This is an extract of our Classification Of Terms document, which we sell as part of our GDL Contract Law Notes collection written by the top tier of Cambridge/Bpp/College Of Law students.
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CLASSIFICATION OF TERMS
Terms may be either:
o Conditions: go to the route of the contract.
Remedy: elect to terminate/affirm contract or to claim damages. NB this election is binding. If elect to sue for damages cannot later request performance.
o Warranties: terms of less importance
Remedy: damages only.
o Innominate Terms: terms that are neither conditions nor warranties
Remedy: if the breach deprives the innocent party substantially the whole benefit of the contract then a right of election. If not then only damages are available.
Electing to Terminate/Affirm
No controls on making this election
Professor Brownsword suggests six reasons one might wish to terminate:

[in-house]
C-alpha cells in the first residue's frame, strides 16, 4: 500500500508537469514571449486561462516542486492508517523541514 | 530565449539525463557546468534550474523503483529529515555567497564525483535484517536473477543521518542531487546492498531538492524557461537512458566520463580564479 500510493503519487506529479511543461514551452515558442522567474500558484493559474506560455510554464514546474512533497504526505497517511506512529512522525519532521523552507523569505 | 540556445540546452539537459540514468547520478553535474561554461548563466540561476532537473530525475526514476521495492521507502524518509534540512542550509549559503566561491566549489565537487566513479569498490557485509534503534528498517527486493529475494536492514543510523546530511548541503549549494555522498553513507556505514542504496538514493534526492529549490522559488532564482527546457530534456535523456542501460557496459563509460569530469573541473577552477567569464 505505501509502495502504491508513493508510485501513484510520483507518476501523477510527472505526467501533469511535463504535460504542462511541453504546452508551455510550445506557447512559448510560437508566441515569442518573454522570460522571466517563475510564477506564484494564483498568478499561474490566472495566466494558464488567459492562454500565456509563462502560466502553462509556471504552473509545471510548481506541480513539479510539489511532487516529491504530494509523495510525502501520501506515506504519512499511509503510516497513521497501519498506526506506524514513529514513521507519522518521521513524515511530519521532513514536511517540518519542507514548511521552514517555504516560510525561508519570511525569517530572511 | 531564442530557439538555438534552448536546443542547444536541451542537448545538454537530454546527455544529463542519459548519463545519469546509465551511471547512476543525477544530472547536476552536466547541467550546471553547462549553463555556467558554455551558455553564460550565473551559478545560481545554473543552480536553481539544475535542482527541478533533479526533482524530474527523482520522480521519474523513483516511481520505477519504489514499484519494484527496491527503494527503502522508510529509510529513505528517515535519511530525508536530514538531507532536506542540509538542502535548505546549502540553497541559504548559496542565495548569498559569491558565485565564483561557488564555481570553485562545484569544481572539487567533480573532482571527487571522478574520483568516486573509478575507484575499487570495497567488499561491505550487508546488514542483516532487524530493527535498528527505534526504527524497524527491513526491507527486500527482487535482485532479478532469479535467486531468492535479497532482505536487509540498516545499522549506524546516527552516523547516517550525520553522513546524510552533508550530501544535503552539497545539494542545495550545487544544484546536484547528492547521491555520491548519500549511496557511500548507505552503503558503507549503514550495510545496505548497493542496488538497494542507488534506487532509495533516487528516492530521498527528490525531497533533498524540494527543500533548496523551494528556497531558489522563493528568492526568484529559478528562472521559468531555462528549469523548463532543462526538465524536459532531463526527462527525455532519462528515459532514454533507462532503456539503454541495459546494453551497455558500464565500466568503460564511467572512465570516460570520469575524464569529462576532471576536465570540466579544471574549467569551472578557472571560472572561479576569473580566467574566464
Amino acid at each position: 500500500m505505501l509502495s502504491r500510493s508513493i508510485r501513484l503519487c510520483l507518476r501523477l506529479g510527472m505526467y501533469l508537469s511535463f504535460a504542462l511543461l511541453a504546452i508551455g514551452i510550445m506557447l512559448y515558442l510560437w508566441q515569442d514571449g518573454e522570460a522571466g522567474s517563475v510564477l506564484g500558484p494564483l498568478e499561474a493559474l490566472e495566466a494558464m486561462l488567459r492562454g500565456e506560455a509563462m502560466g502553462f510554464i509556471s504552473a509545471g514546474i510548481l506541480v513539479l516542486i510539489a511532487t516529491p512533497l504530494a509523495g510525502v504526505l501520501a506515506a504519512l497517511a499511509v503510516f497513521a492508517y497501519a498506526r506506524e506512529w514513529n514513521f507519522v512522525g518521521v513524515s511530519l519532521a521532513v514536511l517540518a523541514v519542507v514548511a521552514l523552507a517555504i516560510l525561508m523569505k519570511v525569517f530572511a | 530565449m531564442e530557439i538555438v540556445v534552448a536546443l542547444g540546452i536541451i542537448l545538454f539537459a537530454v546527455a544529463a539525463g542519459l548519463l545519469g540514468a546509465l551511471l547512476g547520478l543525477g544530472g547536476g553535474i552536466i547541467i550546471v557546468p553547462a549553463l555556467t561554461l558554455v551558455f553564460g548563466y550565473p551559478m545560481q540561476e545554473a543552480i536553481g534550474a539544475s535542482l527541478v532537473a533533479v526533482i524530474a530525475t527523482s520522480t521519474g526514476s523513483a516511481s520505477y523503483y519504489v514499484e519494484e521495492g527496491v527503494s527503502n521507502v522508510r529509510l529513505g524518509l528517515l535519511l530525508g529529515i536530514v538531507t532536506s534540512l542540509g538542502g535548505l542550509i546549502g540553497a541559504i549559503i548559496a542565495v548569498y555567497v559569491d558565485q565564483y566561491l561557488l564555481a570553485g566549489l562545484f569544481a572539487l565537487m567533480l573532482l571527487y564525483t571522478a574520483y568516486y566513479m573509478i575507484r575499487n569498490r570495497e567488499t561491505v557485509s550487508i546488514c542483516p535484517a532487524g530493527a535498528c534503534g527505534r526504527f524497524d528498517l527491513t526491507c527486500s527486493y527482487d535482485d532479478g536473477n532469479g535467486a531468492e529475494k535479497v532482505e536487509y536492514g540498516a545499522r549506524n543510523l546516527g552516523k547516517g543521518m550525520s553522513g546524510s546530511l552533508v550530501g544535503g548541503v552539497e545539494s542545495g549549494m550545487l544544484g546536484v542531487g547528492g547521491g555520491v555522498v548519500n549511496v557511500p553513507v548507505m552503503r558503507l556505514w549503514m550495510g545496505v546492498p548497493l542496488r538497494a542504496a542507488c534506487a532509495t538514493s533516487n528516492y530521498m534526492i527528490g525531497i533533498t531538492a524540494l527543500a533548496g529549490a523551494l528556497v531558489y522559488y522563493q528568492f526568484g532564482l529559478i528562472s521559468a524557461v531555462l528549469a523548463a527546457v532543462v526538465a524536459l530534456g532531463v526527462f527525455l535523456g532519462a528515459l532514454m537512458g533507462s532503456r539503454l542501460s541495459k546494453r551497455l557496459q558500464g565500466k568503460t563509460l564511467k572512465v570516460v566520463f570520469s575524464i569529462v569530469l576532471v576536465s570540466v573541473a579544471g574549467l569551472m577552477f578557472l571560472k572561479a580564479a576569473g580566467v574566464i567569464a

1) Breach shows lack of commitment to contract.
2) Breach raises concerns about competence of other party
3) Breach renders the performance of the contract radically different
4) Proving losses arising from the breach puts the innocent party at risk.
5) Breach leads to concerns about other party's ability to keep future promises.
6) Breach leads to concerns about innocent party's ability to keep future promises.
o Schuler v Wickman Machine Tool Sales (1974) -
Wickman was to act as agent in obtaining buyers for panel presses manufactured by Schuler. Clause stated it was a condition for Wickman to send representative to solicit orders once a week, missed a few of these. Another clause gave right to terminate after 60days if a breach remained unremedied. Schuler terminated.
Majority in HoL held that a few missed visits could be remedied, was not a condition.
Lord Wilberforce dissented: no basis for the assumption that the parties had adopted "a standard of easygoing tolerance rather than one of aggressive, insistent punctuality and efficiency"
Lord Reid: construction has an ordinary English meaning as well as the legal meaning.
Professor McKendrick The key to understanding this case lies in the relationship between clauses 7 and 11 of the parties' contract. Lord Wilberforce would be right if just clause 7, but the contractual machinery in clause 11 meant that other interpretation justified.
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